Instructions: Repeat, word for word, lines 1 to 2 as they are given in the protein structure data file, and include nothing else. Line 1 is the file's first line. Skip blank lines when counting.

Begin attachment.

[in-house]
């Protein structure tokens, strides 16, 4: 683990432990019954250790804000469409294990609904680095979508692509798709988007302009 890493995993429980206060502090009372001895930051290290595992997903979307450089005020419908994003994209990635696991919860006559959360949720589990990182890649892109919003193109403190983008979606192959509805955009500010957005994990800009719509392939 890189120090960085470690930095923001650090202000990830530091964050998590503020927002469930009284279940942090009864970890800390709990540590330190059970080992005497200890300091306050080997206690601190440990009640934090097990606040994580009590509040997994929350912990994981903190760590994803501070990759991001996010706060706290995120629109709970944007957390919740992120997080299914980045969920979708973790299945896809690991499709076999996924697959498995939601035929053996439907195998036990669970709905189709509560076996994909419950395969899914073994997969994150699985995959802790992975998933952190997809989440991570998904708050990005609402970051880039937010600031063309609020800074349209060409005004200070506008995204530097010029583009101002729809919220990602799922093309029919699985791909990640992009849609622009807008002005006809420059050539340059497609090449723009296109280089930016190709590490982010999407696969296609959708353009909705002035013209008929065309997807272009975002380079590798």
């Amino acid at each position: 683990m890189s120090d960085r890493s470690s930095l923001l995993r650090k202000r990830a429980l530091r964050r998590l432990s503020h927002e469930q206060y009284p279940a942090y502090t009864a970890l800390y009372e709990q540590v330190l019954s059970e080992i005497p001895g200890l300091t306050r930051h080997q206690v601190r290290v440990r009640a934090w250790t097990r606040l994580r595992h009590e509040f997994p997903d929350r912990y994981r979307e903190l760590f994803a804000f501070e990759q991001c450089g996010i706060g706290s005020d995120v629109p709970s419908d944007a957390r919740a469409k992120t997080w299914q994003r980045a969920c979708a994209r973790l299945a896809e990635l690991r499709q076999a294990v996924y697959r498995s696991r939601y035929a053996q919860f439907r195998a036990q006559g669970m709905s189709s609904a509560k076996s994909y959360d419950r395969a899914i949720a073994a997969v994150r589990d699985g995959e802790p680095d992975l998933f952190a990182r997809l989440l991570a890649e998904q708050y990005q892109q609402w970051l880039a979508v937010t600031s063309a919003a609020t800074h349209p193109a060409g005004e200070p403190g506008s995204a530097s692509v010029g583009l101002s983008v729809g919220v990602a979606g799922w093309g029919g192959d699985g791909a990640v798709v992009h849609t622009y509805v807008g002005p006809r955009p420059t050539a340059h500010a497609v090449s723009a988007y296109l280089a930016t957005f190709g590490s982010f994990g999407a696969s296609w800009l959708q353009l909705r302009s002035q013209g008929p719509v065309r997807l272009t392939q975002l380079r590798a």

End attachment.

[in-house]
């Protein structure tokens, strides 16, 4: 683990432990019954250790804000469409294990609904680095979508692509798709988007302009 890493995993429980206060502090009372001895930051290290595992997903979307450089005020419908994003994209990635696991919860006559959360949720589990990182890649892109919003193109403190983008979606192959509805955009500010957005994990800009719509392939 890189120090960085470690930095923001650090202000990830530091964050998590503020927002469930009284279940942090009864970890800390709990540590330190059970080992005497200890300091306050080997206690601190440990009640934090097990606040994580009590509040997994929350912990994981903190760590994803501070990759991001996010706060706290995120629109709970944007957390919740992120997080299914980045969920979708973790299945896809690991499709076999996924697959498995939601035929053996439907195998036990669970709905189709509560076996994909419950395969899914073994997969994150699985995959802790992975998933952190997809989440991570998904708050990005609402970051880039937010600031063309609020800074349209060409005004200070506008995204530097010029583009101002729809919220990602799922093309029919699985791909990640992009849609622009807008002005006809420059050539340059497609090449723009296109280089930016190709590490982010999407696969296609959708353009909705002035013209008929065309997807272009975002380079590798």